1. The South Woods Company (SWC) that already has a timber outpost near the mouth of the Mud River, but doesn't know about the mineral.
A few other problems are going on:
  1. Anchor Isle is short on food, but people are still looking for work.  That means there's food to buy somewhere, but many people have no money to buy it with.  Some combination of starvation and uprising is likely to occur.
  2. Humans have been raiding the outlying farms of Anchor Isle.
  3. The struggle between the captain and the administrator of Defiance Isle would be a minor side issue, except that Defiance Isle is likely to become the main port of access for the emakanya trade.

Near Anchor Isle

The mainland near the city of Anchor Isle has two other groups present: giants who trade with the city and humans who raid the farms.  Let's start with the humans.

Human raiders

They're known as a fearsome and ferocious people, to be avoided at all costs.  They're primarily hunter gatherers, digging for clams and gathering ferns.  They live in simple grass huts, which means their villages can be relocated easily, making these humans hard to track down for the elves.  They only build small rafts, so their reach is confined mostly to the mainland.

You can recognize these humans by the animal tattoos on their faces.  Their fearsome reputation is probably deserved, as they're known for killing and eating captives.

The giants nearby are their main rivals.  The humans want revenge on the giants for something terrible they did a few years ago.

The humans' main ally is an elven company that they've got under their thumb.  Ok, that's going to cause trouble.  Somehow they've gotten power over an elven company, and that company is working with them, even though they're raiding the elven farms.  There's already one company in the area, the Imperial Company of Gunsmiths.

My theory is that the Gunsmiths set up their main office somewhere on the mainland in one of the smaller settlements, as a way of maintaining their independence from the city authorities.  Now the humans have taken over the region, taking hostages (some of whom they haven't killed).  They allow the company to continue operating in exchange for guns.  Life on the frontier requires compromises.

They are called the Nontoga "thunder people".  There's a single chief of this tribe of humans, but only two villages.  The chief is a man who lost everything during hard times and is now trying to rebuild his peoples' standing.  He's guilt-ridden over his past, and easily offended.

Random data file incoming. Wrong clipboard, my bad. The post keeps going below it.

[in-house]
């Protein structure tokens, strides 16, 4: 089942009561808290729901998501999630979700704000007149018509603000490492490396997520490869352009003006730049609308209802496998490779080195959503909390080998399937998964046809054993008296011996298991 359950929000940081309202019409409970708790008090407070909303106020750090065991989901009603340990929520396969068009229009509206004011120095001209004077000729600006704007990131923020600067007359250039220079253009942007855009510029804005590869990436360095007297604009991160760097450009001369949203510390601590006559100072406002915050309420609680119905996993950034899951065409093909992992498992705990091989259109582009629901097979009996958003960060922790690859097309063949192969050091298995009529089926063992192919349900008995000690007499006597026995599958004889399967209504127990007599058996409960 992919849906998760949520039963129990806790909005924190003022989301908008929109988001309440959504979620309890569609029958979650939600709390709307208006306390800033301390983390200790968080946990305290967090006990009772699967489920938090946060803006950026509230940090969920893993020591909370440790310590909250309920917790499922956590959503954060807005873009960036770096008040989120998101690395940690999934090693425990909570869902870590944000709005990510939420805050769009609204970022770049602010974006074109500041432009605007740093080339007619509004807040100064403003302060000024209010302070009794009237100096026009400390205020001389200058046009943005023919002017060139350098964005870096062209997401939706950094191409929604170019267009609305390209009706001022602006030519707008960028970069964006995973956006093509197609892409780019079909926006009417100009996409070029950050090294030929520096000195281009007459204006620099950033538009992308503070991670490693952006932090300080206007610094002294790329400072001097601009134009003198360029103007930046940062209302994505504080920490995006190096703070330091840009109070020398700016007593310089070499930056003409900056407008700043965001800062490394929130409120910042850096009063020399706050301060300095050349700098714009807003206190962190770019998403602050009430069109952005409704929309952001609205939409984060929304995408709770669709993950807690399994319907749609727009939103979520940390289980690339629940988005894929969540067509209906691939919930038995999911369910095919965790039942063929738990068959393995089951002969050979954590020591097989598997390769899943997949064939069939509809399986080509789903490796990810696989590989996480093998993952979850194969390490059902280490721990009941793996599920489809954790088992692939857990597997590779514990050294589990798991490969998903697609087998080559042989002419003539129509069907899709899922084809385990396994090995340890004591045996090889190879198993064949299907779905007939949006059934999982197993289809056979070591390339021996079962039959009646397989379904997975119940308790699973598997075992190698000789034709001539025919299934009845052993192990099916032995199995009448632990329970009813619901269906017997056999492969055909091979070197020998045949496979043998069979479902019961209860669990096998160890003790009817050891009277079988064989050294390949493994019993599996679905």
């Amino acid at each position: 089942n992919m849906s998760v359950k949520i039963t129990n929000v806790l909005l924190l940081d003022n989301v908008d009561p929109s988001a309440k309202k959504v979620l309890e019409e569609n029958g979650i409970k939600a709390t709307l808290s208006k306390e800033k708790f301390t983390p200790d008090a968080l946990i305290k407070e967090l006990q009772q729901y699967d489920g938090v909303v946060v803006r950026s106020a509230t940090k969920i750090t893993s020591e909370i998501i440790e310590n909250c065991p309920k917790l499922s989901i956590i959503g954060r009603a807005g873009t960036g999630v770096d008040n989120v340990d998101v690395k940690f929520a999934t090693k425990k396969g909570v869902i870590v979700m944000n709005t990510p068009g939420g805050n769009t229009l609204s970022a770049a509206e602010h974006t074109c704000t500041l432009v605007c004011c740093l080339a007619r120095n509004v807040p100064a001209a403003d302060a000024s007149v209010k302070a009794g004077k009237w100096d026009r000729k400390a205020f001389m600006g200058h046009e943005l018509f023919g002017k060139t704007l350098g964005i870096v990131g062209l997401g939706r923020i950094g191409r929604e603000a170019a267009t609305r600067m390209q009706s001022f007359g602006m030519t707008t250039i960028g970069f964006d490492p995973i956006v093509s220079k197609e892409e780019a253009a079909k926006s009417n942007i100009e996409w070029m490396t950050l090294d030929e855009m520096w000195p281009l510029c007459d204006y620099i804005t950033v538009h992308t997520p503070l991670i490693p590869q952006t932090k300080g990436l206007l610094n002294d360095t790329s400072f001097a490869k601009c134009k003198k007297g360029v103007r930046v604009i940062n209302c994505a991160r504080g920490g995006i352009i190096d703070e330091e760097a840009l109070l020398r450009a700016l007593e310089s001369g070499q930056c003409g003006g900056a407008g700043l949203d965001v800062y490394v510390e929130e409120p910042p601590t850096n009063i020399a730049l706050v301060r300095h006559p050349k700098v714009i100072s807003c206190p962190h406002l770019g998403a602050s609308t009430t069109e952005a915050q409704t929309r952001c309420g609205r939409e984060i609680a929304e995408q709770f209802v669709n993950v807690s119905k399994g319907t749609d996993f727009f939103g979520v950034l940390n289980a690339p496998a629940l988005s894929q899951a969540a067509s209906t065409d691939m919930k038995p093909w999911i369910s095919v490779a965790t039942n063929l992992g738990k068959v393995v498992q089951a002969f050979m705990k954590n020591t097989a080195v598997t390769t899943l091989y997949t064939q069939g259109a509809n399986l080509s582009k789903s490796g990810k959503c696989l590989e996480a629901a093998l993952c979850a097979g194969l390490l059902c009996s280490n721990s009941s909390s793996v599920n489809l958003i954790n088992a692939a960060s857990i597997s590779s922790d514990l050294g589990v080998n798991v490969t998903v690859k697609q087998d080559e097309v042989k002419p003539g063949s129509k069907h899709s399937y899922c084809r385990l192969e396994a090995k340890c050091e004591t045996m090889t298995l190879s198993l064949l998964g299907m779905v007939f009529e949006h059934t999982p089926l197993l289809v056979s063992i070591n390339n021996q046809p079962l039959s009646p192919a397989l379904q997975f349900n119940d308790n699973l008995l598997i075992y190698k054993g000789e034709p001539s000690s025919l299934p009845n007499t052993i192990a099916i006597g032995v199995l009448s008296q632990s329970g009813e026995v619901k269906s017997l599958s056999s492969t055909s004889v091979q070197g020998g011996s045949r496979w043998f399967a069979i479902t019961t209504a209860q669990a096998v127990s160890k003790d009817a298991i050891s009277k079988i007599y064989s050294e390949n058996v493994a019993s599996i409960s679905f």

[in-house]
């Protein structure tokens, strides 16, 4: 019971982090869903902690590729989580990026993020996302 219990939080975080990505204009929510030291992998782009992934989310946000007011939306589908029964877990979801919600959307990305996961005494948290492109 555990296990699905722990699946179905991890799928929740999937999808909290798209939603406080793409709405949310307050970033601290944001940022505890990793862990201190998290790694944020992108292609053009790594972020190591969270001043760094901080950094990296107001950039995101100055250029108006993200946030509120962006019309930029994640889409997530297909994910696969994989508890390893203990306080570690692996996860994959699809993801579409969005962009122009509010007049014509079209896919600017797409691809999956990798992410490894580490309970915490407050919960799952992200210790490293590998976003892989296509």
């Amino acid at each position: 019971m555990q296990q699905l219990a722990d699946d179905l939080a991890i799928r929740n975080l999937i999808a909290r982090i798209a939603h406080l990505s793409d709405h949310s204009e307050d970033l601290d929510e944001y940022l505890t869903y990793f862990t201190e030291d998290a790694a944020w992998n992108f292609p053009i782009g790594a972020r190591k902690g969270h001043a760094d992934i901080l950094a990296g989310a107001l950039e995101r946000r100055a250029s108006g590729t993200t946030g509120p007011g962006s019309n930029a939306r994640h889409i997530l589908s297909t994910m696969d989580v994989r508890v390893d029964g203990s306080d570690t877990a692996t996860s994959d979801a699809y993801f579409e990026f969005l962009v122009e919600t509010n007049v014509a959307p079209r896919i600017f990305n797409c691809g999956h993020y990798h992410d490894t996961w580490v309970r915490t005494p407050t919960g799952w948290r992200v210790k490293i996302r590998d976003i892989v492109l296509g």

Giant traders

The giants near the Nontoga and Anchor Isle hold their gathering several days' travel inland, up on some desolate treeless plainElven trading companies send representatives to trade with the giants, as well as human traders from far away.  At the gathering, they trade muskets, dried roots, honey, and whatever other valuable items come into their hands, such as the small pieces of emakanya they've gotten so far.

At the last gathering, the giants were upset about rumors of a great opportunity.  They're glad to hear that the blood-red emakanya mineral is worth more than they'd expected, but they're upset that the elves are trying so hard to bypass the giants and cut them out of their profits.

I'm not sure what the giants did a few years ago to earn the ire of the Nontoga humans, not sure if it matters yet.


This is plenty of material to get started with.  There are a few major groups likely to be in conflict with each other, and a few major goals worth pursuing.

Things I'm most interested in exploring further:
  • What the towns of the Maquanaks are like.  They're the people who try the hardest to stop outsiders getting to the Mire, to maintain their monopoly on the emakanya trade.
  • The middleman (-men) between the Maquanak humans and the giants near Anchor Isle.  The giants really don't want to say where they get the emakanya from (as their power is maintained by their monopoly) but they will if you make them a good enough offer or present a serious enough threat.
  • The religious strife of the Maquanaks.  I've got some fun tables for human religions, and a larger, regional religious conflict makes for an interesting source of trouble.
  • The elven adventurers who made it to the Mire.  I'd like to learn what the survivors are doing and what their current goals are.
So that's all for now.  Congratulations for reading this far.

If you'd like me to roll up more about this particular story, or roll up a brand new one, let me know.

Tuesday, November 27, 2018

Random adventure?

Would anyone be interested in reading about an adventure made entirely at the whim of the dice?

I've been writing up a lot of random tables for Signs in the Wilderness.  My usual rule is that if I can't think of three options for a concept, I probably don't have a good sense of that concept yet.  So every time I'm writing down notes for an adventure, I end up building a new random table or expanding an old one.

At this point, I've got enough tables to start rolling up a completely random bit of setting, enough to cause some conflicts, present some interesting stuff to do, and have a bit of the world to adventure in.  I know the random tables are incomplete, so trying to use them for everything would probably fall flat, but it might be an interesting experience to share.

Kick-Up at the Hazard Table, Thomas Rowlandson

So would you be interested in reading along as I try rolling up a completely random adventure/mini-campaign?

Saturday, November 24, 2018

Elven delicacies

There's the simple way, then there's the elven way.  Elves have a reputation for complexity and over-engineering, in everything from law to technology to food.  A fine elven meal is hardly complete without a special delicacy, a treat for everyone at the table.